And let’s not forget Europe. In Europe, we wouldn’t expect to have much more of an increase in penetration levels of daily active users. But the revenue per daily active user in Europe is just 0.03% of the GDP/capita of around $36k. With a boost to 0.06% – the same levels as those in the US – revenues would increase by $5.8 billion, all else equal.

These are two aggressive assumptions that would result in an additional $11.1 billion in quarterly revenues, and there are plenty of challenges that would prevent Facebook from reaching these revenue numbers – but the potential is there.

Our Take

According to my calculations, Facebook could boost revenues by $9 billion with no user growth at all – so data showing slower user growth shouldn’t lead to the conclusion that growth isn’t possible.

If it could continue to increase revenue/user then the growth story is still compelling – and the data shows that in some regions, there’s upside pricing potential that could drive that growth. Any user growth would just be icing on the cake – and we know that penetration levels in some regions still show a big market opportunity.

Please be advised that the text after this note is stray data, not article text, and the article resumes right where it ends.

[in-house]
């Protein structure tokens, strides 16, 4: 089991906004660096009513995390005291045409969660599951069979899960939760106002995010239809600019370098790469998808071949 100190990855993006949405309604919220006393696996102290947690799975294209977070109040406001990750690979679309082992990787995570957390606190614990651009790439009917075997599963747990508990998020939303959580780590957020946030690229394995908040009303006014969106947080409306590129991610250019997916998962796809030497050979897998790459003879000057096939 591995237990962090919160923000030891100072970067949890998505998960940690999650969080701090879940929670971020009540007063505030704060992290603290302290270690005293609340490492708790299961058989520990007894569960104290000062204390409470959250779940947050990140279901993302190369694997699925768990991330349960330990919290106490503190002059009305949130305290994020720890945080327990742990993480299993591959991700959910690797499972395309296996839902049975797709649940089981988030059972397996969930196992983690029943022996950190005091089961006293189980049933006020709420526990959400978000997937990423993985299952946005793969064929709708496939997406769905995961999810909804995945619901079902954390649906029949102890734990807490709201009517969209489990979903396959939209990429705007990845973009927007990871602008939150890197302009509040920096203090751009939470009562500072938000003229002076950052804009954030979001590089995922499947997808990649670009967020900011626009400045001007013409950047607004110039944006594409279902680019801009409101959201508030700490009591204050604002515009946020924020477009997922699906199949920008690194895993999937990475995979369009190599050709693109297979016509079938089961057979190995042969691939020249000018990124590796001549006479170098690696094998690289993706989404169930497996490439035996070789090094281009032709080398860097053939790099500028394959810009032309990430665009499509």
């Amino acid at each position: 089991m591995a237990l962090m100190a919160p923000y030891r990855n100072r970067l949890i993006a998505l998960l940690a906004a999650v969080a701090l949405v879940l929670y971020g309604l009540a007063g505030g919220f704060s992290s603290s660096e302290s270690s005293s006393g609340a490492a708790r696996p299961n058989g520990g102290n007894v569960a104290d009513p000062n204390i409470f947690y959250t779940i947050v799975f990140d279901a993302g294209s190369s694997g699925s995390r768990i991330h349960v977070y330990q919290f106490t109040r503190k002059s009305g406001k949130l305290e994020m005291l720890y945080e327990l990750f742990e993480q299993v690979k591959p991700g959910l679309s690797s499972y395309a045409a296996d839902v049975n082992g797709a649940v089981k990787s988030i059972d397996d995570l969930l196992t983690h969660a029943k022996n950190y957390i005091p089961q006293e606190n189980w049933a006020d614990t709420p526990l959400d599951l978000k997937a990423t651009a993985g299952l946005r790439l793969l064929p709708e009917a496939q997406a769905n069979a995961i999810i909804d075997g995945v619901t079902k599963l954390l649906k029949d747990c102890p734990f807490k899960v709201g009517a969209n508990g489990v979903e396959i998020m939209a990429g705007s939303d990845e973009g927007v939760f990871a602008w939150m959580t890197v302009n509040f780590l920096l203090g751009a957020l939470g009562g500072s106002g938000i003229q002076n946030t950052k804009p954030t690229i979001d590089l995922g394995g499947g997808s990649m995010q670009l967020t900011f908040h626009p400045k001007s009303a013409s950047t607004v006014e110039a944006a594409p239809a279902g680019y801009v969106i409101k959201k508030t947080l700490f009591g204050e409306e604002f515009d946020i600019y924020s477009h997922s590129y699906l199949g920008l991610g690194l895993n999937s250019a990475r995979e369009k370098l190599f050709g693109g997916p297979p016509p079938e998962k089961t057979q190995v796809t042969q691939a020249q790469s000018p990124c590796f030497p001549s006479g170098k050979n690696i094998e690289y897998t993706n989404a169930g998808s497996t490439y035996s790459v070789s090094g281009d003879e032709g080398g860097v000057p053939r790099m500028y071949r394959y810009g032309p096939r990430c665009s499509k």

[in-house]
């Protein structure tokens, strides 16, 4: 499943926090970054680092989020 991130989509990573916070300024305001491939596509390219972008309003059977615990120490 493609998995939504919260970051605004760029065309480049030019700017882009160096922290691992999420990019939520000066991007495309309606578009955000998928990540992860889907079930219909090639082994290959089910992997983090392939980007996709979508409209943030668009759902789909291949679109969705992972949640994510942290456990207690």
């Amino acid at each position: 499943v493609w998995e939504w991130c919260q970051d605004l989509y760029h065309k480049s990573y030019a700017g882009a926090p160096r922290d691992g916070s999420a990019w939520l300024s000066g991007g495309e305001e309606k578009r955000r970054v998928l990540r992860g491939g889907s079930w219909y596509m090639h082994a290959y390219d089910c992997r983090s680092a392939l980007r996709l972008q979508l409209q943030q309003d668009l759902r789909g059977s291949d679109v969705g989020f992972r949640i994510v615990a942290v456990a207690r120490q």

New product launches like Watch, Watch Party, Stories, Ads Animator, Ads in Stories, IGTV, and others, can continue boosting revenue per user as well, even in the US, where revenue per user already is $33.17. And we haven’t even mentioned the potential upside of WhatsApp, Instagram, and Oculus.

From a valuation perspective, Facebook looks cheap. It currently trades at a price/free cash flow of 25.6. That’s well below the five-year average of 35.2.

Analyst price targets are at $204, which is a 35% gain from current levels. Free cash flow was $17.67B over the previous 12-month period on sales of $48B. If revenue increases by $9B whether with or without user growth, we could calculate an increase in free cash flow of about $3.31B, or $1.13 per share. At a more appropriate multiple of 30 (still below its recent five-year average), we arrive at a price target of $213.

The user growth story is wrong. Facebook is a strong buy.

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Apple Data Downloads, A Dating App for Trump Fans, and More Security News This Week